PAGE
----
After researching all of this, I called my doctor’s office and asked if they could test me for it. They said yes. But once I went to my appointment, my doctor tried to brush me off, saying that, instead, she’d like to test for STDs again. I resisted the urge to strangle her and demanded the test. After a year, all it took was a simple test, a round of antibiotics for me and my boyfriend, and I was cured.

Now: just because you test positive for ureaplasma/mycoplasma doesn’t mean that that’s what’s causing your symptoms. My experience is only one of many. Abundant anecdotal evidence suggests that for many women, antibiotics of any kind are ineffective, and there’s a whole movement touting Chinese herbal supplements as the cure for ureaplasma/mycoplasma and a variety of other women’s health issues.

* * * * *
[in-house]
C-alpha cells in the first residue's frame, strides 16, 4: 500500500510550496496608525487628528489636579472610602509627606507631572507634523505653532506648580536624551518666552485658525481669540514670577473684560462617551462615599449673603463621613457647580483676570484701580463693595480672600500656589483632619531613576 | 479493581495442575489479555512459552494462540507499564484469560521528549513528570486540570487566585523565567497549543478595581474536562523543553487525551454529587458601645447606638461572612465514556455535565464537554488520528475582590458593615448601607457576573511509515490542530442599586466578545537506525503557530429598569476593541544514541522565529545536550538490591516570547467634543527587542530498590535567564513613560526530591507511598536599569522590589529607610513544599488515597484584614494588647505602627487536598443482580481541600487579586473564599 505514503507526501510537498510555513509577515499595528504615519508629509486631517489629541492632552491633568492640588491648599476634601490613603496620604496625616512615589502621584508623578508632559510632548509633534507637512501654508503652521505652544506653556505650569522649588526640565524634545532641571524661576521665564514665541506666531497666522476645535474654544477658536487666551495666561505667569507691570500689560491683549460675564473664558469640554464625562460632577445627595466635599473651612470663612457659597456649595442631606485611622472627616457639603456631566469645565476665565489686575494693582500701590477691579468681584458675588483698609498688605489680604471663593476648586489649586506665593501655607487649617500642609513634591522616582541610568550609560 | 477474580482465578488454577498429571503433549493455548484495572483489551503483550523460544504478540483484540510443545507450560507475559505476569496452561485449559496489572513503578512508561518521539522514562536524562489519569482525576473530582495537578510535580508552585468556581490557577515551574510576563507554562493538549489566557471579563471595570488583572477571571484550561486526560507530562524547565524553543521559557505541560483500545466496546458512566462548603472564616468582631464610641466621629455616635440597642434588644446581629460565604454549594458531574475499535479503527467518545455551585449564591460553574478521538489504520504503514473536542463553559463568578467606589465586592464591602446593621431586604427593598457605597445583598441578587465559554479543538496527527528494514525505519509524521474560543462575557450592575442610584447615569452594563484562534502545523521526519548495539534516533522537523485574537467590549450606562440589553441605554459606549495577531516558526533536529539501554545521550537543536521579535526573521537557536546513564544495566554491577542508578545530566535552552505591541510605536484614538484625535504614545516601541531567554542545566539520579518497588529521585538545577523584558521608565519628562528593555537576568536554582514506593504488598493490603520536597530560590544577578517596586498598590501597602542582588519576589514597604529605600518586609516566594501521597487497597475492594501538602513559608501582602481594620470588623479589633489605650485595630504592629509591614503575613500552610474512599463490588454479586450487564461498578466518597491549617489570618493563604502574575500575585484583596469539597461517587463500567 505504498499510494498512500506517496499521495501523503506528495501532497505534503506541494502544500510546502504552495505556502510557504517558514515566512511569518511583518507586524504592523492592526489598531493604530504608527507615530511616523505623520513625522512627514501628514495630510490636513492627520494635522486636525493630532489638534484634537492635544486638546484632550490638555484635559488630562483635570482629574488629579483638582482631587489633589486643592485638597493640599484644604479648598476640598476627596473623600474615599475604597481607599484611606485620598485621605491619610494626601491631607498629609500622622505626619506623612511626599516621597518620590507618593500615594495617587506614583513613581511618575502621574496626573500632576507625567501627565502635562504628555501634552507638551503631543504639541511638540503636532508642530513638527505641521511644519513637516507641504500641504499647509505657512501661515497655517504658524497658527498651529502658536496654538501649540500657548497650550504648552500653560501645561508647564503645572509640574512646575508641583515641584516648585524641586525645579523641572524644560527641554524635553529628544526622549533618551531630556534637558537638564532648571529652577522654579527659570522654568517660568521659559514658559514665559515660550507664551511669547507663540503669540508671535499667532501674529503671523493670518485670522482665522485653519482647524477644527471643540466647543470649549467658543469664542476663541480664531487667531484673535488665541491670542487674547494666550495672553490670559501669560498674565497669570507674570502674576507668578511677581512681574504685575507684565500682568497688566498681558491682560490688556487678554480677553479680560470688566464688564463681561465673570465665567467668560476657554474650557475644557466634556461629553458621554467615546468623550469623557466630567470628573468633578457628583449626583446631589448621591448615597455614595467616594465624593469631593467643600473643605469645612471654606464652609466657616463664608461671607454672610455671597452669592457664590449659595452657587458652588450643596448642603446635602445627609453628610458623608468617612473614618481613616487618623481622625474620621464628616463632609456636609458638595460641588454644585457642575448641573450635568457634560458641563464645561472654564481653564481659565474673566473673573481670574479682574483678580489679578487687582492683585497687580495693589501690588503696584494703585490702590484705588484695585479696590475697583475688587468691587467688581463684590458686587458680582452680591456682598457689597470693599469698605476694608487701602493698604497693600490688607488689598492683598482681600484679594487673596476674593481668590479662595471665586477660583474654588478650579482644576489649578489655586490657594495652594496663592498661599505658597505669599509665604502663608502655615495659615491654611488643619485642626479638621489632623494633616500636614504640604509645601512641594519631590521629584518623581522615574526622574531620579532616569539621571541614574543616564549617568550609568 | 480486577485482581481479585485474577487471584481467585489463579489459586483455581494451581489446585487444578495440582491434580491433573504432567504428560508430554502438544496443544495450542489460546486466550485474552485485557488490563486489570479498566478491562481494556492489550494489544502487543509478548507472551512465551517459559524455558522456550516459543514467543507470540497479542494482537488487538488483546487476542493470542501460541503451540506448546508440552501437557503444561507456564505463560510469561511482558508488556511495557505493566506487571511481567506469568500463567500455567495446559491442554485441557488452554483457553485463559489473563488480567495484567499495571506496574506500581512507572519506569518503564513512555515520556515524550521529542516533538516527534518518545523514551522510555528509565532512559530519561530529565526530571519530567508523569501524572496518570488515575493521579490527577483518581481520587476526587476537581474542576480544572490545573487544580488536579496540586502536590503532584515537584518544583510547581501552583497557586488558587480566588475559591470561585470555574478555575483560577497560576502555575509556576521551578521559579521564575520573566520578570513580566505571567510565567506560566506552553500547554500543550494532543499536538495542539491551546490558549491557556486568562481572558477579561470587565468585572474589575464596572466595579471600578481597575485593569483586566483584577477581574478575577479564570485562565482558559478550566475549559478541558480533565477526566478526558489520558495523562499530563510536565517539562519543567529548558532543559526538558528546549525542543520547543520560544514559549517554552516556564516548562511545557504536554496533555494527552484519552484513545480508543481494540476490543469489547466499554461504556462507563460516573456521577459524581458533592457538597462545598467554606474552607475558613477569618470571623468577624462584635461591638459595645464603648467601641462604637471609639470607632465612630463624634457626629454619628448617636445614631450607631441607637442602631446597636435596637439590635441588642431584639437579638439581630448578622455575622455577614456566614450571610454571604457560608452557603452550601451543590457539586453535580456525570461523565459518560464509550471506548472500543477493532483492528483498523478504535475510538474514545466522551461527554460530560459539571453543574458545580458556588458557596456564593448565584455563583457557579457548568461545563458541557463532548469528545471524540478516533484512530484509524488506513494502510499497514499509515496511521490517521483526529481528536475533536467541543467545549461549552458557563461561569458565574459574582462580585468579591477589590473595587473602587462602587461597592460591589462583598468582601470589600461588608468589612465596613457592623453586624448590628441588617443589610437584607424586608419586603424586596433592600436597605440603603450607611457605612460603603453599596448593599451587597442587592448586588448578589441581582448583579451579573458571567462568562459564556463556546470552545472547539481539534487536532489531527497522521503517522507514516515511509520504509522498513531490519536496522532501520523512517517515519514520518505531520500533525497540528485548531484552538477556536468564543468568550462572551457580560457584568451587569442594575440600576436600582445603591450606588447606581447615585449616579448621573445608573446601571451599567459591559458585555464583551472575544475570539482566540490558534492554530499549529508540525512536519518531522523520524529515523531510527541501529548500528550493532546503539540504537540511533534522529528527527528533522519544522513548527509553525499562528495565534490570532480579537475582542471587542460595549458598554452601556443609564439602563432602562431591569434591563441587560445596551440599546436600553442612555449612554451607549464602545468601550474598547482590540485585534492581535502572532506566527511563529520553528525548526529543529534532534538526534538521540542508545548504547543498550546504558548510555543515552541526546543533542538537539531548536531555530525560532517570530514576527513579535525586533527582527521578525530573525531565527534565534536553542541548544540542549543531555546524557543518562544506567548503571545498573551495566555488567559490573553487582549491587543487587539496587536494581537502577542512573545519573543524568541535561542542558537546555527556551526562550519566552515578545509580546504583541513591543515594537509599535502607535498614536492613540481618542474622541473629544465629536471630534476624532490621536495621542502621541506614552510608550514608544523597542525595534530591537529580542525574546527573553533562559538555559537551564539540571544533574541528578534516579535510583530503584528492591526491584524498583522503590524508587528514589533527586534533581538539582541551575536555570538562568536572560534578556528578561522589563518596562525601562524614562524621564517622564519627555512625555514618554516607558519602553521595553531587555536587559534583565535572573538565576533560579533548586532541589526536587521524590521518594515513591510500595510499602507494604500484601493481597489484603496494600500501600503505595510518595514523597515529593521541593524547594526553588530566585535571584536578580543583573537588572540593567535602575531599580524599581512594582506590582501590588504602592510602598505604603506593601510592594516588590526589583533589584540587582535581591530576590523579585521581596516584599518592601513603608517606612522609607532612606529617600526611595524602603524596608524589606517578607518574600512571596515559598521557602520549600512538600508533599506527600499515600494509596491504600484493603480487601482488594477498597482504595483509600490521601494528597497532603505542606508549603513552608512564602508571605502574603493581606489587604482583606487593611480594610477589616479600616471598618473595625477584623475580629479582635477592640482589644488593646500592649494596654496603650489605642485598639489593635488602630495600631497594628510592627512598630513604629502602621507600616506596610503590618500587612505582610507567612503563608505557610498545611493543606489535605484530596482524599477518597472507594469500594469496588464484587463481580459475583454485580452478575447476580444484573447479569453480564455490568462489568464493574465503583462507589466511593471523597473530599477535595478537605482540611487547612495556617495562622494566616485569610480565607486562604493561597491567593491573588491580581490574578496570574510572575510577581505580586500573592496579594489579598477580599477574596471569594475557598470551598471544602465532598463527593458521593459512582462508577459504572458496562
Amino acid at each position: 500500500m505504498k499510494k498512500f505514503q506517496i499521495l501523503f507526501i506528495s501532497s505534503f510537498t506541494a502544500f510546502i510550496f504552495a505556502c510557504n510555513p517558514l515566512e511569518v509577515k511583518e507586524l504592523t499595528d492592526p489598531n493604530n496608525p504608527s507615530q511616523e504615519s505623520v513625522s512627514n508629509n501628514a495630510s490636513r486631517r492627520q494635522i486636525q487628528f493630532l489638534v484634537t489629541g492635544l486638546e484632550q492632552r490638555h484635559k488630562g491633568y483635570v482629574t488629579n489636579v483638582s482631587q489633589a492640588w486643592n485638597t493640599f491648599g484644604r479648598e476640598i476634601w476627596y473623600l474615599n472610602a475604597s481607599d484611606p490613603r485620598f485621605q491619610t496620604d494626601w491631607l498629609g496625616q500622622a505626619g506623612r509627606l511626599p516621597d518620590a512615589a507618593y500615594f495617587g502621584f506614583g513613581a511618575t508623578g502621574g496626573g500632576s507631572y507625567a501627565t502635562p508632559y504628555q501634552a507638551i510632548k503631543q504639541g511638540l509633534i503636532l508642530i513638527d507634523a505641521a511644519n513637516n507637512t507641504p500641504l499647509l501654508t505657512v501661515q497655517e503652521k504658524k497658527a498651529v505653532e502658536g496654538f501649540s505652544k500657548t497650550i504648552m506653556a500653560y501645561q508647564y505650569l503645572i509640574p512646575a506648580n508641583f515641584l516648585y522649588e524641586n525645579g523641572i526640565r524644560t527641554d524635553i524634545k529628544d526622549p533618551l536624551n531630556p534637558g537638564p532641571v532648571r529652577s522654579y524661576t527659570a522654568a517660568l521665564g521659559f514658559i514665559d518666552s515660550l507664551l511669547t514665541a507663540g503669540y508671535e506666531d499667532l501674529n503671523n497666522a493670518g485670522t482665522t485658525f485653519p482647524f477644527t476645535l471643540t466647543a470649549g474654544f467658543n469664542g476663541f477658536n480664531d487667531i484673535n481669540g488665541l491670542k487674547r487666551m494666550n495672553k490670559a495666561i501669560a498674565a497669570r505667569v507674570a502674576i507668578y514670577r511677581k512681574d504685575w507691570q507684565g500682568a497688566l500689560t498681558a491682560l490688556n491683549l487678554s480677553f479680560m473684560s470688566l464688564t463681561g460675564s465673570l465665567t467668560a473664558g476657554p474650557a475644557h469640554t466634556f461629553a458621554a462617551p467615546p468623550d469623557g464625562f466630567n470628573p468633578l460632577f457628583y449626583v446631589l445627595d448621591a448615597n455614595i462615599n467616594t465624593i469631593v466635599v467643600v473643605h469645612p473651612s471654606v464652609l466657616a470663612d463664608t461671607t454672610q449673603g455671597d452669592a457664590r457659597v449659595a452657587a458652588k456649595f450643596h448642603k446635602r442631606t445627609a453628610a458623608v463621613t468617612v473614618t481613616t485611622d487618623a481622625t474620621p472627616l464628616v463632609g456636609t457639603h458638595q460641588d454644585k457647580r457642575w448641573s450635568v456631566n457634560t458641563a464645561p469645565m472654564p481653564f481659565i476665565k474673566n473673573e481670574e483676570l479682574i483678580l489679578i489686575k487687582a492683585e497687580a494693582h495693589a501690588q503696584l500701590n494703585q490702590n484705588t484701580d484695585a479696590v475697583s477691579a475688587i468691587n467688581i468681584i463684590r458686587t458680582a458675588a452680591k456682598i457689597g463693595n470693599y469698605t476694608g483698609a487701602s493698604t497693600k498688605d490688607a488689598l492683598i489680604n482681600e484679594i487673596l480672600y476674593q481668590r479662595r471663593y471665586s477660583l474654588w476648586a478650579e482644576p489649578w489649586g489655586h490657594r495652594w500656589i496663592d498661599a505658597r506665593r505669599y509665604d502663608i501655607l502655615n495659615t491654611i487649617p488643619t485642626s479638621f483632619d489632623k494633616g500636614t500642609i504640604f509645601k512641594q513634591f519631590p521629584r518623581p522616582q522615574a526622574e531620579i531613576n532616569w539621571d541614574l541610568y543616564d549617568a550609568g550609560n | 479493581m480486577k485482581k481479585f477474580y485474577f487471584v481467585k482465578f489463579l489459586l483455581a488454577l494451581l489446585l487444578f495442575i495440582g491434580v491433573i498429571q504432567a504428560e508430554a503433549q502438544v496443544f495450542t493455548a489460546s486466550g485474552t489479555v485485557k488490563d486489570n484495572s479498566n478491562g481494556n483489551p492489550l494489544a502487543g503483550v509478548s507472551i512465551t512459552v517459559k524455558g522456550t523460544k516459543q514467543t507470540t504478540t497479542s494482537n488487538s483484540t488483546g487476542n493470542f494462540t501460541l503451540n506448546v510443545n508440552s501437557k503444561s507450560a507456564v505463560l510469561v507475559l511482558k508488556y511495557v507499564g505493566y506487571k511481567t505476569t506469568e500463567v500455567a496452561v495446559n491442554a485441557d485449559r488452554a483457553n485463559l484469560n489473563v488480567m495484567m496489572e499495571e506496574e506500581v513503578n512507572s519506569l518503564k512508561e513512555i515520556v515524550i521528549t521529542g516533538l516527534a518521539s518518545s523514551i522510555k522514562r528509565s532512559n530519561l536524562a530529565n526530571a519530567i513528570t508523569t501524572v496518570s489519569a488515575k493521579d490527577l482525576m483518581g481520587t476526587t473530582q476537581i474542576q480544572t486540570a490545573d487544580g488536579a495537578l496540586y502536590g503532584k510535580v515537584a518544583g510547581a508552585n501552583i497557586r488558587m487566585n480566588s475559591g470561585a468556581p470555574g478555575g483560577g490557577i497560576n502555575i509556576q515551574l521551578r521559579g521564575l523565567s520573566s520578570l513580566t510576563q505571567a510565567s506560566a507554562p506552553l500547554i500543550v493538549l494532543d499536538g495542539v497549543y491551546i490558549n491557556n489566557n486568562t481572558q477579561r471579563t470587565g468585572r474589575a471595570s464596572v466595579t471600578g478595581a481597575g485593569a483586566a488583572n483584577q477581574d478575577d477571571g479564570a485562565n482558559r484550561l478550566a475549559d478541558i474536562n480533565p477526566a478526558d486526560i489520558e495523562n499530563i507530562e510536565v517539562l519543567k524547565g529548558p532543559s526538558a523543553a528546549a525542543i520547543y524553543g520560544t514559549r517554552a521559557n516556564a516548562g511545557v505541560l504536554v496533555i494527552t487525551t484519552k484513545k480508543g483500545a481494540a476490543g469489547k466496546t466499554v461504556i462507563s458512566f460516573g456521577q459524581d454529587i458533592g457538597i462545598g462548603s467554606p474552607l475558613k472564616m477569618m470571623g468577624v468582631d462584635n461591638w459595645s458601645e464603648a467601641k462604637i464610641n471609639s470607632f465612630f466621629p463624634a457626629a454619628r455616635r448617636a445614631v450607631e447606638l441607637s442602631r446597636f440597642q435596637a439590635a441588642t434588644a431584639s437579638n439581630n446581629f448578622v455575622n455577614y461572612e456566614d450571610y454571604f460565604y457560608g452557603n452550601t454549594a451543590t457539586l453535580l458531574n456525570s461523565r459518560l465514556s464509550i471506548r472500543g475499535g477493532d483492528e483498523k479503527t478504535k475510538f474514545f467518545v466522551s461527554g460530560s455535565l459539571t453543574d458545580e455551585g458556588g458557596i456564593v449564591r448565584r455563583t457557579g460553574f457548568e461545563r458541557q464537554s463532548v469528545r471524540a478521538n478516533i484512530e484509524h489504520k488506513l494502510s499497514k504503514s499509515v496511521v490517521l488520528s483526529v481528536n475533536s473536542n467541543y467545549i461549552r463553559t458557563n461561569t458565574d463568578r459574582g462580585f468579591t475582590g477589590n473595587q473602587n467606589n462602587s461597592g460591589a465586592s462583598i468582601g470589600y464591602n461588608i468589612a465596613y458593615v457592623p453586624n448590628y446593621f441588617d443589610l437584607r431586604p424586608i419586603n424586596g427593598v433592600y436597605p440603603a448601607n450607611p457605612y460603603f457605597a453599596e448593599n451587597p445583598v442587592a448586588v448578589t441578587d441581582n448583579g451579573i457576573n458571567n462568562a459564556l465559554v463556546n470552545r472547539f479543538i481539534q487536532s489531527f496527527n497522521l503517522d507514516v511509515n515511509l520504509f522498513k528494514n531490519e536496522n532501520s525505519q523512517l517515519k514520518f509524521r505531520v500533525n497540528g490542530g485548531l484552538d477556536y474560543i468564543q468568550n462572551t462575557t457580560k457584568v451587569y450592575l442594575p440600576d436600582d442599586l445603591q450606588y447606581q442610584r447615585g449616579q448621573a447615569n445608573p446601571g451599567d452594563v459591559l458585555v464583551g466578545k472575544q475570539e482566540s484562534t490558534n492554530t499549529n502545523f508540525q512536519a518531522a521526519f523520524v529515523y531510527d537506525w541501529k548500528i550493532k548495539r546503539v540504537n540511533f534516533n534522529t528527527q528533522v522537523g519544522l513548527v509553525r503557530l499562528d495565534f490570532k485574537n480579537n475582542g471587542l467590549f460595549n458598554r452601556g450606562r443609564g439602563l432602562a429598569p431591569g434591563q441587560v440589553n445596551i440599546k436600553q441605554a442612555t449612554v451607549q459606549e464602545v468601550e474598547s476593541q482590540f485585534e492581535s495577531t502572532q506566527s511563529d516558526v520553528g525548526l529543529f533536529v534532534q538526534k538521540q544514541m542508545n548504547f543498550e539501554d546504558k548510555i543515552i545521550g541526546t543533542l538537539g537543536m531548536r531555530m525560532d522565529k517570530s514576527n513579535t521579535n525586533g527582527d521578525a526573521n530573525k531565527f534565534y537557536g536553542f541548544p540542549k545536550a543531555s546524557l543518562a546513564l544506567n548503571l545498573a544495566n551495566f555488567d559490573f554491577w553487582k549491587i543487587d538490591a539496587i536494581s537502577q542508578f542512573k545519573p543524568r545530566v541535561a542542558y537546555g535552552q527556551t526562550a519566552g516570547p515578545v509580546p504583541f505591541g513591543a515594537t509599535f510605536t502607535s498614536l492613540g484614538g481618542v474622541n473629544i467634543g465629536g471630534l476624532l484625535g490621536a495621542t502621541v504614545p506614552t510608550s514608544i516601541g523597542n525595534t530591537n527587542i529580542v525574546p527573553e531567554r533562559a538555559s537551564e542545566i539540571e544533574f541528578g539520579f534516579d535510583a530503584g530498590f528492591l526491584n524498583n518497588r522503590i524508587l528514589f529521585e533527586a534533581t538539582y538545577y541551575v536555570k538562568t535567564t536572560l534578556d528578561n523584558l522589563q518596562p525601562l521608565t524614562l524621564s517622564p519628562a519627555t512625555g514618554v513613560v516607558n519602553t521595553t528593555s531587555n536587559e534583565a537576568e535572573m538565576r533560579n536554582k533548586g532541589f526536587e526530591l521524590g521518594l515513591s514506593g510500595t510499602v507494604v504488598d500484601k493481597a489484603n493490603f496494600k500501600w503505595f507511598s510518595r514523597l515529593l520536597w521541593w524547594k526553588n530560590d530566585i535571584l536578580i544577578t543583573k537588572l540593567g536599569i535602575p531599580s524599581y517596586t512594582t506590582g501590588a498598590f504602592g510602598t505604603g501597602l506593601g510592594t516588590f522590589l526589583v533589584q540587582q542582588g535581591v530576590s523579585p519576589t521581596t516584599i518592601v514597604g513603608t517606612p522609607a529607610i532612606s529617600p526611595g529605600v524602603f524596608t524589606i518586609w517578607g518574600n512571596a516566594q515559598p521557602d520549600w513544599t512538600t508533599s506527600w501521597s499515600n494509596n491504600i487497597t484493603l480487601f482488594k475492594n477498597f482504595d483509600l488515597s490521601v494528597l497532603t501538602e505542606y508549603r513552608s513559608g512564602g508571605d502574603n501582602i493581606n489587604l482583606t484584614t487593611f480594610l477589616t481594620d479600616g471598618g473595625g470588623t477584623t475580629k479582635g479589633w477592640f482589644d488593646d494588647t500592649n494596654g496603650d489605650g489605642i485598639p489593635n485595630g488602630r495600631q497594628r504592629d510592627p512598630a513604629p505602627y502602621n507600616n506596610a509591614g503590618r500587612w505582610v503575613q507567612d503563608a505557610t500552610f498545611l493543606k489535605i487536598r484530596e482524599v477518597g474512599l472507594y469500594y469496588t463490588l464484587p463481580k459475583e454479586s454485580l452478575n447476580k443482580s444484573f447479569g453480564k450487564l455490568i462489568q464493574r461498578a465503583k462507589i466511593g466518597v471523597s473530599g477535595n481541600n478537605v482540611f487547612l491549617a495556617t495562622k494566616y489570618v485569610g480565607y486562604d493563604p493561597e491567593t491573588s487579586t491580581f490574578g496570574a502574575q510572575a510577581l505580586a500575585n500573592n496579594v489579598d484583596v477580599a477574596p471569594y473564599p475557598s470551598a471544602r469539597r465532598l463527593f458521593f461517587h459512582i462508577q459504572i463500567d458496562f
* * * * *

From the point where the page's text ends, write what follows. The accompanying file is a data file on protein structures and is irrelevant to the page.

But even though I don’t have all the answers, I want more women to know about ureaplasma as a possibility, should you happen to be cursed, like me, with a vaginal infection that lasts for a year. I went to at least four doctors over the course of last year, and either none of them knew about it or none of them cared enough to investigate past the standard STD screening. And you can’t consider all your options if you don’t know what they are. Vaginas are mysterious, and having one often means aggressively advocating for your health, and you must educate yourself in order to do so.

So with that in mind, I’d like to offer some more (too much) information from my deep well of experience.